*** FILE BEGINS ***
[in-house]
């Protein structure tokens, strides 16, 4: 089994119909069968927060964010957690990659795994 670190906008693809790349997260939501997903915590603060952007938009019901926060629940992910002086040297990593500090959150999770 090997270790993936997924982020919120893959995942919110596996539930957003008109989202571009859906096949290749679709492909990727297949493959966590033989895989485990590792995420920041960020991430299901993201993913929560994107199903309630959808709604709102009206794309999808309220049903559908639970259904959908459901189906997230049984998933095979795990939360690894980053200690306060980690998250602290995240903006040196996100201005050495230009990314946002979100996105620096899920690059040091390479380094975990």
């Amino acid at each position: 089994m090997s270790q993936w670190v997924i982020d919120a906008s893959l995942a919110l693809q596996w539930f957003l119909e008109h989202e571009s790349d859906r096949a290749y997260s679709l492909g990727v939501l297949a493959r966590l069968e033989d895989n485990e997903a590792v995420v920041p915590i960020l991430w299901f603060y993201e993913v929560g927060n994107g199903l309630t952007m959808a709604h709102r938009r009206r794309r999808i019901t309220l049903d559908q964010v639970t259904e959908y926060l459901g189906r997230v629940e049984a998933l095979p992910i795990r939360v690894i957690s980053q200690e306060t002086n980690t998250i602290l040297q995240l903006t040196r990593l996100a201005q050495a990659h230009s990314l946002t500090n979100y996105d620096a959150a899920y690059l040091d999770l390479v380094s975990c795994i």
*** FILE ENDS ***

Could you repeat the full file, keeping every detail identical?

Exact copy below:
[in-house]
């Protein structure tokens, strides 16, 4: 089994119909069968927060964010957690990659795994 670190906008693809790349997260939501997903915590603060952007938009019901926060629940992910002086040297990593500090959150999770 090997270790993936997924982020919120893959995942919110596996539930957003008109989202571009859906096949290749679709492909990727297949493959966590033989895989485990590792995420920041960020991430299901993201993913929560994107199903309630959808709604709102009206794309999808309220049903559908639970259904959908459901189906997230049984998933095979795990939360690894980053200690306060980690998250602290995240903006040196996100201005050495230009990314946002979100996105620096899920690059040091390479380094975990």
């Amino acid at each position: 089994m090997s270790q993936w670190v997924i982020d919120a906008s893959l995942a919110l693809q596996w539930f957003l119909e008109h989202e571009s790349d859906r096949a290749y997260s679709l492909g990727v939501l297949a493959r966590l069968e033989d895989n485990e997903a590792v995420v920041p915590i960020l991430w299901f603060y993201e993913v929560g927060n994107g199903l309630t952007m959808a709604h709102r938009r009206r794309r999808i019901t309220l049903d559908q964010v639970t259904e959908y926060l459901g189906r997230v629940e049984a998933l095979p992910i795990r939360v690894i957690s980053q200690e306060t002086n980690t998250i602290l040297q995240l903006t040196r990593l996100a201005q050495a990659h230009s990314l946002t500090n979100y996105d620096a959150a899920y690059l040091d999770l390479v380094s975990c795994i």